Centenary of the 1916 Rising

To commemorate the centenary of the 1916 Rising, the National Print Museum was involved in many projects including: a major exhibition entitled Seditious Types; the development of a Beggars Bush Barracks 1916 Walking Tour; a replica Proclamation series; craft workshops; special tours; talks; outreach; filming; and other collaborations.

Today you can still get involved in the commemorations as some of the projects are operating.

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Letterpress Replica of the 1916 Proclamation

The Proclamation of the Irish Republic was read aloud by Patrick Pearse on Easter Monday, 24 April 1916, outside Dublin’s General Post Office, the recently seized headquarters of the insurgents. This remarkable document proclaims independence, justifies rebellion, and offers a vision of Ireland where freedom and opportunity are the rights of all Irish citizens. It has influenced Irish people around the world ever since. The National Print Museum is fortunate to have in its collection a working Wharfedale Stop Cylinder Press, the type of machine that the Proclamation was printed on, and on loan an original copy of this historic document.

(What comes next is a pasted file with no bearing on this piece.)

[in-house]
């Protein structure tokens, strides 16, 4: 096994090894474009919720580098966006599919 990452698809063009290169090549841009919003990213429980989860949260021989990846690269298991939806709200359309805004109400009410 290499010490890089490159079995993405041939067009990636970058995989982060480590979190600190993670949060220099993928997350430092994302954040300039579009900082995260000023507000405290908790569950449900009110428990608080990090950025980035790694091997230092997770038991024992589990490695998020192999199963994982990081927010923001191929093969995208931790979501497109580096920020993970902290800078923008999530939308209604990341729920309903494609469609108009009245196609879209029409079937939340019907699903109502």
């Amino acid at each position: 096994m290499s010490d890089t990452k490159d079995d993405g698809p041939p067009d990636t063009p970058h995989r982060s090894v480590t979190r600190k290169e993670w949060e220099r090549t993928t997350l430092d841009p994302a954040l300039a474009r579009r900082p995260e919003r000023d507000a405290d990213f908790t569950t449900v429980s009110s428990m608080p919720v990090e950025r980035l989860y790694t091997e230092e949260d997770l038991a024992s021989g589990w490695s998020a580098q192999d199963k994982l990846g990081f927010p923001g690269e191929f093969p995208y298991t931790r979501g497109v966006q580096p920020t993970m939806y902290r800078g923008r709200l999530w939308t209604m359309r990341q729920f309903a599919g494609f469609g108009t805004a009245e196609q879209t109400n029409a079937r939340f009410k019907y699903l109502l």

In honour of the printing of the Proclamation, retired printers and volunteers at the National Print Museum, Alfred McCormack, Frederick Snowe, and William Ryan, printed a commemorative replica series. These copies were printed in the traditional craft of letterpress on the Museum’s Wharfedale Stop Cylinder Press and are available online and from the Museum Shop at the cost of €20. A limited edition version was printed on a mould-made paper on the 23 April, the hundredth anniversary to the day and won a Special Recognition Award at the Irish Print Awards 2016. 

Photos part of a documentary series by Mark Henderson as part of the upcoming exhibition “A Photographic Celebration of the Chapel”.

static1.squarespaceSee the Printing of the Proclamation

 

Other Filming Projects

Guided Tours

The Museum is fortunate to have an original copy of the Proclamation on loan from the Callary Family, and in addition we have the type of machine that the historic document was printed on – the Wharfedale Stop Cylinder Press. Take part in our daily guided tours or book a group visit (schools, colleges, language schools, historic groups etc.). Read more about the tours here.static1.squarespace

Visit on the online exhibition Seditious Types, The Legacy of the Printers of 1916: here

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Other Resources

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